SAD can be treated with light boxes, which come in varying intensities of light (measured in lux), to top up your levels.
These boxes range from 2,500, a low lux, to 10,000 lux, and in most cases exposure needs to be for 30 minutes to an hour a day, preferably in the morning.
Here is how much light we can get from other sources:
Summer sunny day: 30,000-100,000
Winter day: (approx) 5,000
Office lighting: 320-500
Dim home lighting: 150
SAD can affect all ages — even children and adolescents, says Dr Bijlani. Stress can also be a factor, as can family history: most people with SAD have at least one close relative with depression.
However, one of the major risk factors is gender.
‘SAD is about four times more common in women, and this is thought to be related to the cyclical secretion of female sex hormones, oestrogen and progesterone,’ says Dr Bijlani.
‘At least 50 per cent of women with SAD report premenstrual symptoms (PMS) and seem to suffer worse PMS symptoms in winter. Some may only experience PMS in winter months.’
Treatment is with cognitive behavioural therapy to explore ways to change people’s responses to events that may add to low mood, and antidepressants for the most severe cases.
Many people also use light boxes.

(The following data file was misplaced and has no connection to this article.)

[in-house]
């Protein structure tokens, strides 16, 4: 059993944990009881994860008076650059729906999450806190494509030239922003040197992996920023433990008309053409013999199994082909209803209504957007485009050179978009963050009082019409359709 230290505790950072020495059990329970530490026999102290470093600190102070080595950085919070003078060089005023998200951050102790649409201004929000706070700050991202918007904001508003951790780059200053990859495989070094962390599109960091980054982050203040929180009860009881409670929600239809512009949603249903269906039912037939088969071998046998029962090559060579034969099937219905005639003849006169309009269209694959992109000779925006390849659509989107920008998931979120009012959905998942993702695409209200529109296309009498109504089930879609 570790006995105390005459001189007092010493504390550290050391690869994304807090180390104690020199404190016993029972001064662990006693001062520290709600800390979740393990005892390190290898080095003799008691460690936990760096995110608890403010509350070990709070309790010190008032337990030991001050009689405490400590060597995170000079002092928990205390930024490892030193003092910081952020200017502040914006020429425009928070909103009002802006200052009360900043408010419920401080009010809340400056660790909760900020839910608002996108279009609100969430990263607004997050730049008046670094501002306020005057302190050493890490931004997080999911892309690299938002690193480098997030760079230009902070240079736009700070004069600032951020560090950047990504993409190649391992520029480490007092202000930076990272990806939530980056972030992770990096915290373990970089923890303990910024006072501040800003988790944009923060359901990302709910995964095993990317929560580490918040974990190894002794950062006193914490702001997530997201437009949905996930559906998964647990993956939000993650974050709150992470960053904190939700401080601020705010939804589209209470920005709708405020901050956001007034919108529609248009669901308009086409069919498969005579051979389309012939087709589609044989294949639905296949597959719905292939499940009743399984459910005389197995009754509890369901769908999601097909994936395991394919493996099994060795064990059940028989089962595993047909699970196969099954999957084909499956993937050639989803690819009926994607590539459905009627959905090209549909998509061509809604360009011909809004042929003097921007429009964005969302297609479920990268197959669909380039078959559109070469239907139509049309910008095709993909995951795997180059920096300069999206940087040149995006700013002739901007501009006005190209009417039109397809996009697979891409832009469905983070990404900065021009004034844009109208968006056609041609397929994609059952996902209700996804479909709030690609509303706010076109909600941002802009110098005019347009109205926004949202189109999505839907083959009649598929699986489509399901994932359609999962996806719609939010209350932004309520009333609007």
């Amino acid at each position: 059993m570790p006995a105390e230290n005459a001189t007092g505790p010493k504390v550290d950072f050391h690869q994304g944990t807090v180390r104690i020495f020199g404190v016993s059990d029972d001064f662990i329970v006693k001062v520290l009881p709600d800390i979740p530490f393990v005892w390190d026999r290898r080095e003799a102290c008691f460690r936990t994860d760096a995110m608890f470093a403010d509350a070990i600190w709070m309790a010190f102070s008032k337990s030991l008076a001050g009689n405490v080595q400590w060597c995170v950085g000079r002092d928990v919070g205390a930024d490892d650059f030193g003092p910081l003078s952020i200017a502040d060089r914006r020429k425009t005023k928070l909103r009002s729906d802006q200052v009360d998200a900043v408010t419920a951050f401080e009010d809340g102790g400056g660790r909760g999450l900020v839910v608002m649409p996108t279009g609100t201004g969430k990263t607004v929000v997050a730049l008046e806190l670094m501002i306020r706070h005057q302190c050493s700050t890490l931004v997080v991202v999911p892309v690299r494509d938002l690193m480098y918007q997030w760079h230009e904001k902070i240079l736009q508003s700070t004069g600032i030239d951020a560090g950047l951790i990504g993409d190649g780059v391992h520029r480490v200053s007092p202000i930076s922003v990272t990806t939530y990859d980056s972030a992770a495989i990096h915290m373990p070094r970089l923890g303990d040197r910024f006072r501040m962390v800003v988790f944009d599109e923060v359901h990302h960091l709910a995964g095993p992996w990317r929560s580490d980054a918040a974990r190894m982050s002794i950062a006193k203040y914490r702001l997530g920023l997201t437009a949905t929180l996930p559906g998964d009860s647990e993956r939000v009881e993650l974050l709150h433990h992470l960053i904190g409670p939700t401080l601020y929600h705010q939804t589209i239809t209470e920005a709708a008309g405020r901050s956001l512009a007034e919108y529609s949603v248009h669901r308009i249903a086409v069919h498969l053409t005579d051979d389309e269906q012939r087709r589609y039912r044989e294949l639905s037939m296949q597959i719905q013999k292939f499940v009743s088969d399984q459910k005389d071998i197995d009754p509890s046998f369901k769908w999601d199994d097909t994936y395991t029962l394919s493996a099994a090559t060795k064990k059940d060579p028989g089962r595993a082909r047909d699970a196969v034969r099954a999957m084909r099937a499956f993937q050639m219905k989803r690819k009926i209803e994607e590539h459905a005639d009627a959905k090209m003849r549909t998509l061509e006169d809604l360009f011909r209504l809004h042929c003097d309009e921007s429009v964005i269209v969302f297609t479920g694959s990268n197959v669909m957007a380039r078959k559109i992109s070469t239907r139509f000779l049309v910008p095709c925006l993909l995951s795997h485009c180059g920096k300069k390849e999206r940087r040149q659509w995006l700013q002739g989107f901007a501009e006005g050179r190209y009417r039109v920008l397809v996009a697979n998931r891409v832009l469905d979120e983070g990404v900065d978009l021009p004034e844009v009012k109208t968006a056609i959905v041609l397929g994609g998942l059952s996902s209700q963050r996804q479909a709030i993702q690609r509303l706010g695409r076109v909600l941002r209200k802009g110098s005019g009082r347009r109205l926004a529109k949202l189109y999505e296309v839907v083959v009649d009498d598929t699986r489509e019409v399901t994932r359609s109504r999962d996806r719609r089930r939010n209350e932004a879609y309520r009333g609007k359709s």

‘Light therapy is effective in up to 85 per cent of diagnosed cases of SAD,’ says Dr Bijlani.
Light boxes come in different strengths or lux — the measure of light flow. The lux on a very sunny day is more then 200 times greater in intensity than the light indoors from artificial light on a dark day.
For instance, a normal house or office is usually up to 500 lux, and the minimum for a SAD light box is 2,500 lux. ‘The daylight in summer is usually 100,000 lux,’ says Dr Bijlani, ‘so if you choose a lower intensity you will need to spend longer in front of the light box.
‘A powerful light box might only require the patient to sit for half an hour, whereas a less powerful one might require them to use it for four or five hours a day.’
Lisa, who self-diagnosed her problem, took a different approach. ‘I read up on it and discovered UV light can help so I started going on sunbeds,’ she says.